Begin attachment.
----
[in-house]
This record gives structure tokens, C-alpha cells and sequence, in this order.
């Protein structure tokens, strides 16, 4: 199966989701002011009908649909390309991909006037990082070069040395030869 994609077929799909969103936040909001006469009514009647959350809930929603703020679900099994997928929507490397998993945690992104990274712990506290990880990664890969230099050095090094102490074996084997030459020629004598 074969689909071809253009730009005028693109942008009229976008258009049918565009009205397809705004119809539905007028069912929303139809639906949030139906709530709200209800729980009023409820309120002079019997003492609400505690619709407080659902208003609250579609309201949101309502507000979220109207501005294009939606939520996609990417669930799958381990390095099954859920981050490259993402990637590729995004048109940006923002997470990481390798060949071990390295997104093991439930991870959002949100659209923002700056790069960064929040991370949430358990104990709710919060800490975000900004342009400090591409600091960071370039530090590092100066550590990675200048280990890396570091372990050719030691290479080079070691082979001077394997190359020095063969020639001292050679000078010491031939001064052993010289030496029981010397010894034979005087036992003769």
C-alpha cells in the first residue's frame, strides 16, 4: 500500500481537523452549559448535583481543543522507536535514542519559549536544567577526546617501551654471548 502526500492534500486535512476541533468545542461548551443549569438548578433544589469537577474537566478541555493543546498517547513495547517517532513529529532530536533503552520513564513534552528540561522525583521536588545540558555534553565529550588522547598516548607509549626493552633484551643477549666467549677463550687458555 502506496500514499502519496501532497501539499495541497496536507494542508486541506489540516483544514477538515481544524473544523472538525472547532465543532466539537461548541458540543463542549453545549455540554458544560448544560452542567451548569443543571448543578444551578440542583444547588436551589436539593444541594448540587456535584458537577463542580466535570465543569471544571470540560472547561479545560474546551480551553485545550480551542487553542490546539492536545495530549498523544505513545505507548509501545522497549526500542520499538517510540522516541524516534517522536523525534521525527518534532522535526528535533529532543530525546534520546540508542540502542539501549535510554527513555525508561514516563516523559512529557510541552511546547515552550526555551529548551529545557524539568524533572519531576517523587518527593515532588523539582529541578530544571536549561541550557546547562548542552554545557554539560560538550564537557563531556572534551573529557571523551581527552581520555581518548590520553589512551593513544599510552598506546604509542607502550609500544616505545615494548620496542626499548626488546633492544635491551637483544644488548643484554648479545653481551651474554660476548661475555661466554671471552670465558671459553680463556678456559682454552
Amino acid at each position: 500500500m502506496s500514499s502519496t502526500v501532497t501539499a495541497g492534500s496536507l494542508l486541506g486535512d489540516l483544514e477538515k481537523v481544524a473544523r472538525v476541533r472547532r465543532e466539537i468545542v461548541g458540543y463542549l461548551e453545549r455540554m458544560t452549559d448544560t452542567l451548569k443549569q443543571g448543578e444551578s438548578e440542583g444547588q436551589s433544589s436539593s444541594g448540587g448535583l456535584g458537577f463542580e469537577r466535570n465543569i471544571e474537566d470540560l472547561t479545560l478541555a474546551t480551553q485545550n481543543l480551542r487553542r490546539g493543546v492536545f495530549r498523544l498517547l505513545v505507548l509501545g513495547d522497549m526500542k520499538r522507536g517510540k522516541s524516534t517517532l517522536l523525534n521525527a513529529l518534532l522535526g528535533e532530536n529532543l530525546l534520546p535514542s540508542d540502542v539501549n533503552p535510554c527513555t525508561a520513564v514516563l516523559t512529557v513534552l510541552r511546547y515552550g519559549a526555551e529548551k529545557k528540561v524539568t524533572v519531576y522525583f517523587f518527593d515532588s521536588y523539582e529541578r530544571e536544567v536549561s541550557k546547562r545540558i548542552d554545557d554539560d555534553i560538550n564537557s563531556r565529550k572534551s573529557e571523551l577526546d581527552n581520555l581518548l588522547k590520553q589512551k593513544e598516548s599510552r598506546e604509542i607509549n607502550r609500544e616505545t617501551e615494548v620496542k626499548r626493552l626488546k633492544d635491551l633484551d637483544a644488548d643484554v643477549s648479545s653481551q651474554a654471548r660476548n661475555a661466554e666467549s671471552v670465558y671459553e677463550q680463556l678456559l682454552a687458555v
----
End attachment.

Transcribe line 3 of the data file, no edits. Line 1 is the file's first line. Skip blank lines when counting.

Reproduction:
């Protein structure tokens, strides 16, 4: 199966989701002011009908649909390309991909006037990082070069040395030869 994609077929799909969103936040909001006469009514009647959350809930929603703020679900099994997928929507490397998993945690992104990274712990506290990880990664890969230099050095090094102490074996084997030459020629004598 074969689909071809253009730009005028693109942008009229976008258009049918565009009205397809705004119809539905007028069912929303139809639906949030139906709530709200209800729980009023409820309120002079019997003492609400505690619709407080659902208003609250579609309201949101309502507000979220109207501005294009939606939520996609990417669930799958381990390095099954859920981050490259993402990637590729995004048109940006923002997470990481390798060949071990390295997104093991439930991870959002949100659209923002700056790069960064929040991370949430358990104990709710919060800490975000900004342009400090591409600091960071370039530090590092100066550590990675200048280990890396570091372990050719030691290479080079070691082979001077394997190359020095063969020639001292050679000078010491031939001064052993010289030496029981010397010894034979005087036992003769």